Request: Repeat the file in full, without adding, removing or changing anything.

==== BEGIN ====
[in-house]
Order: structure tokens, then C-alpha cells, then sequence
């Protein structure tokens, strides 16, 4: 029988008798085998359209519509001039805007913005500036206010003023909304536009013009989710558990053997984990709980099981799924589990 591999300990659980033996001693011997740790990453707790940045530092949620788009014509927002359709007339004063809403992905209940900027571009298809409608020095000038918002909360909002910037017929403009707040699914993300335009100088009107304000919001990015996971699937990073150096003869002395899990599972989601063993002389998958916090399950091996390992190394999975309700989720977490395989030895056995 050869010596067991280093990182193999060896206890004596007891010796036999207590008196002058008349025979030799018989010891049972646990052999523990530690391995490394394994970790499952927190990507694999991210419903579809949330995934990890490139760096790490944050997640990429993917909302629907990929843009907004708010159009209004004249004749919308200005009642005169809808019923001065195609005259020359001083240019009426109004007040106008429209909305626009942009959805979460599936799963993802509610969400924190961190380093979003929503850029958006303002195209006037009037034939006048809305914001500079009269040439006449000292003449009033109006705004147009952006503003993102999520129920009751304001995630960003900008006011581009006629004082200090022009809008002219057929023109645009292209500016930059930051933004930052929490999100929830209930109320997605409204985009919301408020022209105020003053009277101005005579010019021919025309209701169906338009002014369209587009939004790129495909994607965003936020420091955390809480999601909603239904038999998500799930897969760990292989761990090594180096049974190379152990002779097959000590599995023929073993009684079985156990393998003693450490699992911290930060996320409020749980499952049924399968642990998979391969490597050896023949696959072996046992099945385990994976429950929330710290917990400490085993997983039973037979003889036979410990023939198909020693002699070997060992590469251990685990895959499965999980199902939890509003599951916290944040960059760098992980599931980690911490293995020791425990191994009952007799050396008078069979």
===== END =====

[in-house]
Order: structure tokens, then C-alpha cells, then sequence
């Protein structure tokens, strides 16, 4: 029988008798085998359209519509001039805007913005500036206010003023909304536009013009989710558990053997984990709980099981799924589990 591999300990659980033996001693011997740790990453707790940045530092949620788009014509927002359709007339004063809403992905209940900027571009298809409608020095000038918002909360909002910037017929403009707040699914993300335009100088009107304000919001990015996971699937990073150096003869002395899990599972989601063993002389998958916090399950091996390992190394999975309700989720977490395989030895056995 050869010596067991280093990182193999060896206890004596007891010796036999207590008196002058008349025979030799018989010891049972646990052999523990530690391995490394394994970790499952927190990507694999991210419903579809949330995934990890490139760096790490944050997640990429993917909302629907990929843009907004708010159009209004004249004749919308200005009642005169809808019923001065195609005259020359001083240019009426109004007040106008429209909305626009942009959805979460599936799963993802509610969400924190961190380093979003929503850029958006303002195209006037009037034939006048809305914001500079009269040439006449000292003449009033109006705004147009952006503003993102999520129920009751304001995630960003900008006011581009006629004082200090022009809008002219057929023109645009292209500016930059930051933004930052929490999100929830209930109320997605409204985009919301408020022209105020003053009277101005005579010019021919025309209701169906338009002014369209587009939004790129495909994607965003936020420091955390809480999601909603239904038999998500799930897969760990292989761990090594180096049974190379152990002779097959000590599995023929073993009684079985156990393998003693450490699992911290930060996320409020749980499952049924399968642990998979391969490597050896023949696959072996046992099945385990994976429950929330710290917990400490085993997983039973037979003889036979410990023939198909020693002699070997060992590469251990685990895959499965999980199902939890509003599951916290944040960059760098992980599931980690911490293995020791425990191994009952007799050396008078069979």